I actually learned a great lesson about grace from Patti Labelle.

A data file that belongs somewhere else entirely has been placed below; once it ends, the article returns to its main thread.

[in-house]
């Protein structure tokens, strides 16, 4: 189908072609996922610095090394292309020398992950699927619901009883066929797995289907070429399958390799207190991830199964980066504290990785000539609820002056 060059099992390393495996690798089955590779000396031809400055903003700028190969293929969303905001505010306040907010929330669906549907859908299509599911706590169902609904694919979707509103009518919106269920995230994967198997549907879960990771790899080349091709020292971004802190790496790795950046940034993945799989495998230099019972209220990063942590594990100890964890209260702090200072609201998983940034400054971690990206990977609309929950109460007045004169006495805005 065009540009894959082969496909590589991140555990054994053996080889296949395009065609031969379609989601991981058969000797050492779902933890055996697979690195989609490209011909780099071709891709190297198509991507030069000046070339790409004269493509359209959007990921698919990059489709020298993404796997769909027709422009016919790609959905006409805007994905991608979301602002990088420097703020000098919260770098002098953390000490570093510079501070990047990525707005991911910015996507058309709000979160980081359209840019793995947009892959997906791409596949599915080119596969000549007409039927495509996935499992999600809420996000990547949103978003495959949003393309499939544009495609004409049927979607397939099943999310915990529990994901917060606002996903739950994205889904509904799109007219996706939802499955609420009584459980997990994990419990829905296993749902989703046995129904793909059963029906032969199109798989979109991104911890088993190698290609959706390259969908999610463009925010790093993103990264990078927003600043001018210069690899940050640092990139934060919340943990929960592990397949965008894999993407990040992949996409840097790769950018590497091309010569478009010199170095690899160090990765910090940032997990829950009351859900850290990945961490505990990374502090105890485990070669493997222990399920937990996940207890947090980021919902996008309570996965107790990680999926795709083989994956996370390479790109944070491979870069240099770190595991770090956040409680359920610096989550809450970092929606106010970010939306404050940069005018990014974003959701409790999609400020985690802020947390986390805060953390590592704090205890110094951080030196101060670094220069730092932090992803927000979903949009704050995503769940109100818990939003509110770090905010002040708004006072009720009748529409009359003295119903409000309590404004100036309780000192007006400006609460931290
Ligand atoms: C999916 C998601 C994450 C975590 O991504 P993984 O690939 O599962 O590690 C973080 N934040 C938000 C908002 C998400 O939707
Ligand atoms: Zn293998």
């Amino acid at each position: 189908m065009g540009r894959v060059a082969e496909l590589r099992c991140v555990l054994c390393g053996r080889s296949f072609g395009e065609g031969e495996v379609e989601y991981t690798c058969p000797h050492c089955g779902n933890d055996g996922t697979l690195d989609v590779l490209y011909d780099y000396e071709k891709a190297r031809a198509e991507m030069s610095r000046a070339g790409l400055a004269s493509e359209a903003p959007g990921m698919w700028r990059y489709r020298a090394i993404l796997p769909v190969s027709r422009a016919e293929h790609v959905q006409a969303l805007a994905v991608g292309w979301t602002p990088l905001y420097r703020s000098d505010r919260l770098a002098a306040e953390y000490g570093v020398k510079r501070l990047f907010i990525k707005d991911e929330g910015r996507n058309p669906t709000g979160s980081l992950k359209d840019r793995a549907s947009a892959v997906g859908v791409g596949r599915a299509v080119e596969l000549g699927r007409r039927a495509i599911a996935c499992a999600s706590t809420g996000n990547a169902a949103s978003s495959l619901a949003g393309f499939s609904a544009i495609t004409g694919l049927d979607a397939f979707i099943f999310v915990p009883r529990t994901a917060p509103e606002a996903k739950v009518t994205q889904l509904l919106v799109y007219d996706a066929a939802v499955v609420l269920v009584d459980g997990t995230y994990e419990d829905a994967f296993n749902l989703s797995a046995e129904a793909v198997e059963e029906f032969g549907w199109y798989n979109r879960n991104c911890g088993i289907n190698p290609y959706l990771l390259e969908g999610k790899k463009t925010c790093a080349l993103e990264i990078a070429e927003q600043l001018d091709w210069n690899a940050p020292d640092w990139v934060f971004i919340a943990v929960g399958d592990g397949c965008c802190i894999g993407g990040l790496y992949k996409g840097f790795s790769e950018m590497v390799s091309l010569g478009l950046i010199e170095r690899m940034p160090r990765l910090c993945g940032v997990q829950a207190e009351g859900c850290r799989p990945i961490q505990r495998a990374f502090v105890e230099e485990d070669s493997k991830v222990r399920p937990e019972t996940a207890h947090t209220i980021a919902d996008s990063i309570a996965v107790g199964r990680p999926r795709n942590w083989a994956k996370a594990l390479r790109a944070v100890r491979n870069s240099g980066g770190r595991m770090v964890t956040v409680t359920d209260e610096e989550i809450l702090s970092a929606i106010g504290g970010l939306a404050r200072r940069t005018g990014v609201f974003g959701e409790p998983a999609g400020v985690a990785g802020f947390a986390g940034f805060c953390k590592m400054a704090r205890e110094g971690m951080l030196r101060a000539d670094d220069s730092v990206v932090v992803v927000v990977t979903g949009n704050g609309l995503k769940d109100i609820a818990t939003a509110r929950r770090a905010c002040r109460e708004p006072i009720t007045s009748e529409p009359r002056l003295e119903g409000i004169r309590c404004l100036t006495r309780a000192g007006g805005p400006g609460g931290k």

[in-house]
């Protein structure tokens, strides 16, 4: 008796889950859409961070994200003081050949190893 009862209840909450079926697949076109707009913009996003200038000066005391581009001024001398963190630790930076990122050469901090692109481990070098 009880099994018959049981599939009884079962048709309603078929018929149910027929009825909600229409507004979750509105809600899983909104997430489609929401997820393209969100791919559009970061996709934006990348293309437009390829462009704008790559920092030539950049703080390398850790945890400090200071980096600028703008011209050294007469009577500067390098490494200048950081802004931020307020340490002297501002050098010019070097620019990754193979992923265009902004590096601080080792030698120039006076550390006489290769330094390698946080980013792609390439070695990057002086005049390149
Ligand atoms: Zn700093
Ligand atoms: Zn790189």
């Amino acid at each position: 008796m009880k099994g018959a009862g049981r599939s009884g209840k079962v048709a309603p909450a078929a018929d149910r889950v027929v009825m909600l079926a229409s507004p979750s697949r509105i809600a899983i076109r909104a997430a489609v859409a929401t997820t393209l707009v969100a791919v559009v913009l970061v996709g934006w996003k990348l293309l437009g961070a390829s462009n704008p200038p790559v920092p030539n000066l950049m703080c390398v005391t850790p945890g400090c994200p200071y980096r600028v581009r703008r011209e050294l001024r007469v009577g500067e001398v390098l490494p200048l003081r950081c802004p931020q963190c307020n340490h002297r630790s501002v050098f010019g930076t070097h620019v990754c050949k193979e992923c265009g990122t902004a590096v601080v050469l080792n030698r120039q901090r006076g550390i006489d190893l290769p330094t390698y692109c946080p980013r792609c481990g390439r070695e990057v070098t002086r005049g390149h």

A year after this event, I was at Madison Square Garden for a Patti Labelle concert. During the concert, one of her fans came to the edge of the stage and presented Patti with a dress, which I assume he had made. The musicians began to vamp, while Patti went backstage and changed into the dress. I have no idea whether this guy was normally a good designer, but this dress was, well, it was ugly. No matter how generous I try to be, there is no getting around the fact that it was just downright ugly. And because the dress hadn’t been tailored, it was also ill-fitting. Let me tell you, Patti wore that dress as if it were a Bob Mackie original. That was grace! Wearing that dress cost her absolutely nothing, but it meant the world to the young man who designed it for her. Seeing Patti Labelle strut the stage in his dress was a moment that he would never, ever forget; I’ll bet it made his year! I learned from Patti that there are times when we do a small thing for someone – that are actually big things to them – and all it costs us is a little bit of time, or an insignificant amount of effort. The unpretentiousness of Patti backstage, holding my hand, talking about hamburgers, and then seeing her give such a tremendous gift to a fan have forever endeared Patti Labelle to me. She is a terrific lady!